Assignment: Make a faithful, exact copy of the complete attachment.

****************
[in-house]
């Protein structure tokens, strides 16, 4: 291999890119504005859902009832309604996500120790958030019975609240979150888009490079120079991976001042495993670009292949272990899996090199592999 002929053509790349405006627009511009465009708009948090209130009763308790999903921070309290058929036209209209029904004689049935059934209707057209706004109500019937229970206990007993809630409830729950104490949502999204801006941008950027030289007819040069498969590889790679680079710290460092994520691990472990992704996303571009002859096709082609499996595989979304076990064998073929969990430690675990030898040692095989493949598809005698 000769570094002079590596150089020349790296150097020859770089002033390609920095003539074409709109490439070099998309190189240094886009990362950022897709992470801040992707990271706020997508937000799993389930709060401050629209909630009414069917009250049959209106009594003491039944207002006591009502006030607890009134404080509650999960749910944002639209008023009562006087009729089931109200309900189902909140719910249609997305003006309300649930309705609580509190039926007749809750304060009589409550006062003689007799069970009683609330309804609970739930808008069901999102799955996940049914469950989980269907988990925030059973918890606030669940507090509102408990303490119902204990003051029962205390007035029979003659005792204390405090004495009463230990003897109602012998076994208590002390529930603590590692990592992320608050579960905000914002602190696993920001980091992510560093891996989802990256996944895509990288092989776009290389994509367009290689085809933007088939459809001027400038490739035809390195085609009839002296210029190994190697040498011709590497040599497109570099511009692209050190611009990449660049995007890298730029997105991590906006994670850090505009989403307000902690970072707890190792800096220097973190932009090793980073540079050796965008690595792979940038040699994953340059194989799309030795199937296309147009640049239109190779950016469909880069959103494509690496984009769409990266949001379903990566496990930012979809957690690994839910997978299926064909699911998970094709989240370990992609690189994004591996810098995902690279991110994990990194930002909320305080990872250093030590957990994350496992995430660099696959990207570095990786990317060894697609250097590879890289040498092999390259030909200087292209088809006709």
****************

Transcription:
[in-house]
């Protein structure tokens, strides 16, 4: 291999890119504005859902009832309604996500120790958030019975609240979150888009490079120079991976001042495993670009292949272990899996090199592999 002929053509790349405006627009511009465009708009948090209130009763308790999903921070309290058929036209209209029904004689049935059934209707057209706004109500019937229970206990007993809630409830729950104490949502999204801006941008950027030289007819040069498969590889790679680079710290460092994520691990472990992704996303571009002859096709082609499996595989979304076990064998073929969990430690675990030898040692095989493949598809005698 000769570094002079590596150089020349790296150097020859770089002033390609920095003539074409709109490439070099998309190189240094886009990362950022897709992470801040992707990271706020997508937000799993389930709060401050629209909630009414069917009250049959209106009594003491039944207002006591009502006030607890009134404080509650999960749910944002639209008023009562006087009729089931109200309900189902909140719910249609997305003006309300649930309705609580509190039926007749809750304060009589409550006062003689007799069970009683609330309804609970739930808008069901999102799955996940049914469950989980269907988990925030059973918890606030669940507090509102408990303490119902204990003051029962205390007035029979003659005792204390405090004495009463230990003897109602012998076994208590002390529930603590590692990592992320608050579960905000914002602190696993920001980091992510560093891996989802990256996944895509990288092989776009290389994509367009290689085809933007088939459809001027400038490739035809390195085609009839002296210029190994190697040498011709590497040599497109570099511009692209050190611009990449660049995007890298730029997105991590906006994670850090505009989403307000902690970072707890190792800096220097973190932009090793980073540079050796965008690595792979940038040699994953340059194989799309030795199937296309147009640049239109190779950016469909880069959103494509690496984009769409990266949001379903990566496990930012979809957690690994839910997978299926064909699911998970094709989240370990992609690189994004591996810098995902690279991110994990990194930002909320305080990872250093030590957990994350496992995430660099696959990207570095990786990317060894697609250097590879890289040498092999390259030909200087292209088809006709």